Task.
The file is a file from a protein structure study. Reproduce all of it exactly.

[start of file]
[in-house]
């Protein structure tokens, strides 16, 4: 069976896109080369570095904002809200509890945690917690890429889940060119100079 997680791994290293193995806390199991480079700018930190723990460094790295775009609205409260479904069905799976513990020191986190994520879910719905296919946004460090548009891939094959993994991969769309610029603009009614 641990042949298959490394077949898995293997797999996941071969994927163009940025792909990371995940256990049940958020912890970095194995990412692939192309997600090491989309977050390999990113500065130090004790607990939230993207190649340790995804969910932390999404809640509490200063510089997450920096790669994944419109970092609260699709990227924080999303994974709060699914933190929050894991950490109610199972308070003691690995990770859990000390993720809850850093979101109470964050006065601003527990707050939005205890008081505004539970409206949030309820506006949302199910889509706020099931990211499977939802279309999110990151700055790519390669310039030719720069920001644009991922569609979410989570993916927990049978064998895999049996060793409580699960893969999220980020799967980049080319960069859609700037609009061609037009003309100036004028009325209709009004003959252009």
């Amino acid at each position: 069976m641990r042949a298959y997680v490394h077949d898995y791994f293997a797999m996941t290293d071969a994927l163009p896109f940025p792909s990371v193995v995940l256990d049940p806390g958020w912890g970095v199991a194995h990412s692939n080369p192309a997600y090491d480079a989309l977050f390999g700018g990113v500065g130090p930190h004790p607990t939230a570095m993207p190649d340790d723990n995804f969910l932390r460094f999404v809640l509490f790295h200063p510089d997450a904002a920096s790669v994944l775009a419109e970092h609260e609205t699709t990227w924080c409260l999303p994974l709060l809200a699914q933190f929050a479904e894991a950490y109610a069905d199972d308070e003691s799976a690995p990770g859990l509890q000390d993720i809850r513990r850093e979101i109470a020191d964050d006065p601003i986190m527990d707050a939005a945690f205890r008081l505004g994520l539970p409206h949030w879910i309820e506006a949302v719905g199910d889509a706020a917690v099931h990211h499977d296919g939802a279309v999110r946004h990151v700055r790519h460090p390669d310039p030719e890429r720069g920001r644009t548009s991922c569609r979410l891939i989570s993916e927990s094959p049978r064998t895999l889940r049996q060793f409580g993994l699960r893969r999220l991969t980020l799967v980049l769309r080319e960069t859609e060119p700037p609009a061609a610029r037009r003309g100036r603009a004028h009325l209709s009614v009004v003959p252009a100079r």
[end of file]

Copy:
[in-house]
């Protein structure tokens, strides 16, 4: 069976896109080369570095904002809200509890945690917690890429889940060119100079 997680791994290293193995806390199991480079700018930190723990460094790295775009609205409260479904069905799976513990020191986190994520879910719905296919946004460090548009891939094959993994991969769309610029603009009614 641990042949298959490394077949898995293997797999996941071969994927163009940025792909990371995940256990049940958020912890970095194995990412692939192309997600090491989309977050390999990113500065130090004790607990939230993207190649340790995804969910932390999404809640509490200063510089997450920096790669994944419109970092609260699709990227924080999303994974709060699914933190929050894991950490109610199972308070003691690995990770859990000390993720809850850093979101109470964050006065601003527990707050939005205890008081505004539970409206949030309820506006949302199910889509706020099931990211499977939802279309999110990151700055790519390669310039030719720069920001644009991922569609979410989570993916927990049978064998895999049996060793409580699960893969999220980020799967980049080319960069859609700037609009061609037009003309100036004028009325209709009004003959252009």
């Amino acid at each position: 069976m641990r042949a298959y997680v490394h077949d898995y791994f293997a797999m996941t290293d071969a994927l163009p896109f940025p792909s990371v193995v995940l256990d049940p806390g958020w912890g970095v199991a194995h990412s692939n080369p192309a997600y090491d480079a989309l977050f390999g700018g990113v500065g130090p930190h004790p607990t939230a570095m993207p190649d340790d723990n995804f969910l932390r460094f999404v809640l509490f790295h200063p510089d997450a904002a920096s790669v994944l775009a419109e970092h609260e609205t699709t990227w924080c409260l999303p994974l709060l809200a699914q933190f929050a479904e894991a950490y109610a069905d199972d308070e003691s799976a690995p990770g859990l509890q000390d993720i809850r513990r850093e979101i109470a020191d964050d006065p601003i986190m527990d707050a939005a945690f205890r008081l505004g994520l539970p409206h949030w879910i309820e506006a949302v719905g199910d889509a706020a917690v099931h990211h499977d296919g939802a279309v999110r946004h990151v700055r790519h460090p390669d310039p030719e890429r720069g920001r644009t548009s991922c569609r979410l891939i989570s993916e927990s094959p049978r064998t895999l889940r049996q060793f409580g993994l699960r893969r999220l991969t980020l799967v980049l769309r080319e960069t859609e060119p700037p609009a061609a610029r037009r003309g100036r603009a004028h009325l209709s009614v009004v003959p252009a100079r």